Anti-consumerism has become a conspicuous part of contemporary activism and popular culture, from ‘culture jams’ and actions against Esso and Starbucks, through the downshifting and voluntary simplicity movements, the rise of ethical consumption and organic and the high profile of films and books like Supersize Me! and No Logo. A rising awareness of labor conditions in overseas plants, the environmental impact of intensified consumer lifestyles and the effects of neo-liberal privatization have all stimulated such popular cultural opposition. However, the subject of anti-consumerism has received relatively little theoretical attention – particularly from cultural studies, which is surprising given the discipline’s historical investments in extending radical politics and exploring the complexities of consumer desire.
This book considers how the expanding resources of contemporary cultural theory might be drawn upon to understand anti-consumerist identifications and practices; how railing against the social and cultural effects of consumerism has a complex past as well as present; and it pays attention to the interplays between the different movements of anti-consumerism and the particular modes of consumer culture in which they exist. In addition, as well as ‘using’ cultural studies to analyse anti-consumerism, it also asks how such anti-consumerist practices and discourse challenges some of the presumptions and positions currently held in cultural studies.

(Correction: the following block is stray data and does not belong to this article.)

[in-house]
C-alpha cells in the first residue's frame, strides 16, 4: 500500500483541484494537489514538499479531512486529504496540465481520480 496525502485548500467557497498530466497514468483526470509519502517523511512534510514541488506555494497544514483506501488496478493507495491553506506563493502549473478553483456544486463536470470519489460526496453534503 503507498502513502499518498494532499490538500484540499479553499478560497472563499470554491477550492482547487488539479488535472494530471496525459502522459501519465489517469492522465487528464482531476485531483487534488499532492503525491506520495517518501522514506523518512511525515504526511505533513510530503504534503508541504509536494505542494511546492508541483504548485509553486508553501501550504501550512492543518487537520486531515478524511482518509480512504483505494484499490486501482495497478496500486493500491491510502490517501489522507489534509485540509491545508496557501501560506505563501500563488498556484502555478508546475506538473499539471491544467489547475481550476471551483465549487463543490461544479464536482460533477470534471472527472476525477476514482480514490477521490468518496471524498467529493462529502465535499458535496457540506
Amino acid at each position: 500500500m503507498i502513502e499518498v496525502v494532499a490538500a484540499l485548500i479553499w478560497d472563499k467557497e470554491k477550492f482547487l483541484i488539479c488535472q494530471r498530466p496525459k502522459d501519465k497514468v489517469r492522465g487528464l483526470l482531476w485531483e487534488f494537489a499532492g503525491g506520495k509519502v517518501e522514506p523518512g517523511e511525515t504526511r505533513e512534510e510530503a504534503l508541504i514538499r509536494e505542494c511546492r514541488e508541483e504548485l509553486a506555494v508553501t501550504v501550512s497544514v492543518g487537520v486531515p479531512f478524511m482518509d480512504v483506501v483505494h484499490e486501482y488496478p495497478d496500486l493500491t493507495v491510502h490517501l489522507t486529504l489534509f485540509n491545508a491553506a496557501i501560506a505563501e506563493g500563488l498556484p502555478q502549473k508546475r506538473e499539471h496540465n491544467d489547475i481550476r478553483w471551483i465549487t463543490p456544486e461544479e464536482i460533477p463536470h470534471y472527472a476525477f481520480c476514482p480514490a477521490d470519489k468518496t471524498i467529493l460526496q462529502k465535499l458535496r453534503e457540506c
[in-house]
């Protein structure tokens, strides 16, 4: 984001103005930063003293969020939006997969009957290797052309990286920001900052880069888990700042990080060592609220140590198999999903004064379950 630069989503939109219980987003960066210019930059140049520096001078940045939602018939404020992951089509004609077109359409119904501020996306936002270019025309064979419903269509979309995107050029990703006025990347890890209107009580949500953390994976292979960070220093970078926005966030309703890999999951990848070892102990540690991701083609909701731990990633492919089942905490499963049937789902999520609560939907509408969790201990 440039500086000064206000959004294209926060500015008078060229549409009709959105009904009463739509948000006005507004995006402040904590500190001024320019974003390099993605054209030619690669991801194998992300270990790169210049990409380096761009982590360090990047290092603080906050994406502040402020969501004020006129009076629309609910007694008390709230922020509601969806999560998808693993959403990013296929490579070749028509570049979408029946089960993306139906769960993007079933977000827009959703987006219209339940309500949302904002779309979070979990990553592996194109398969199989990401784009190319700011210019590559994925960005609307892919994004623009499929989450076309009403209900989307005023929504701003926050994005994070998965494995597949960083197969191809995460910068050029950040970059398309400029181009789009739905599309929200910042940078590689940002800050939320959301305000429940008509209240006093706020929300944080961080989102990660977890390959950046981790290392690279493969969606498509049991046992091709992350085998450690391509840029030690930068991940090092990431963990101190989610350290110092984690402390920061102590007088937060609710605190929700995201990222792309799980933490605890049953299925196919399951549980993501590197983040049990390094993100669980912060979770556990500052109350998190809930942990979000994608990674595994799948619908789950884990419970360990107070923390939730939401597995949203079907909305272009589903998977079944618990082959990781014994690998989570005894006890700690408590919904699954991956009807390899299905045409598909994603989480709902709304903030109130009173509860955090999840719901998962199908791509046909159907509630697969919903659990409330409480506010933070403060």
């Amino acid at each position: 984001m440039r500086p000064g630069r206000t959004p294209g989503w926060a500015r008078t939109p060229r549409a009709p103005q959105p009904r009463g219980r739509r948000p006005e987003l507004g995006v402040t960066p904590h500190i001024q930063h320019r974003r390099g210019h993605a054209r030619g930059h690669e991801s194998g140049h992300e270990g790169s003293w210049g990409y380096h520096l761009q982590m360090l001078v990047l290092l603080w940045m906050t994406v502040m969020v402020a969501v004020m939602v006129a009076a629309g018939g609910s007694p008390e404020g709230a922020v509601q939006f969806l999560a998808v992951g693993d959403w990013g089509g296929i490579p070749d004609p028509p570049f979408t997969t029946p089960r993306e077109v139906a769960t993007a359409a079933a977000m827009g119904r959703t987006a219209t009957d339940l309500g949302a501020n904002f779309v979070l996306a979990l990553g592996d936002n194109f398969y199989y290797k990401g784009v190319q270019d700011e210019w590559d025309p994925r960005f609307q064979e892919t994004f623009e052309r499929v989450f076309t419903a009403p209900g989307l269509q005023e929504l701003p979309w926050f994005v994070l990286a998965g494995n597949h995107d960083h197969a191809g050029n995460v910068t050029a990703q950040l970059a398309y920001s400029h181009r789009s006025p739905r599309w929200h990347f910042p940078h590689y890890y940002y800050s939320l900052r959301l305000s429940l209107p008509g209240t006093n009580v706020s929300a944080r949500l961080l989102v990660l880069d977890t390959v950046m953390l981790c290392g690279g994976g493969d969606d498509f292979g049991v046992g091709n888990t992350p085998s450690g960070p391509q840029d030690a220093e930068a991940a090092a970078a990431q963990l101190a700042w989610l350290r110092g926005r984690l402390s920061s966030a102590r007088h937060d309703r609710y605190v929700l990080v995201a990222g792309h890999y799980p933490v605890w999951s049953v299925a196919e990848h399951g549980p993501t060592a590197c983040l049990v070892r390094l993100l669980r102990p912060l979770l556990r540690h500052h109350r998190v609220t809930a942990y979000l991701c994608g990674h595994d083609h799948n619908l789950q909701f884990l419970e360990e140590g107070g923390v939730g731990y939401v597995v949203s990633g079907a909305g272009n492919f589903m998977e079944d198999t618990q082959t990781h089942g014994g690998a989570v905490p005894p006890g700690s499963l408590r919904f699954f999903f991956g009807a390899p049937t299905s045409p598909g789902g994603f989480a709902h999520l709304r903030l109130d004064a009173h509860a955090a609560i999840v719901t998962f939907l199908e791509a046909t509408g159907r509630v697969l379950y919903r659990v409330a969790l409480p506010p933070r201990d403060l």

This book was previously published as a special issue of Cultural Studies.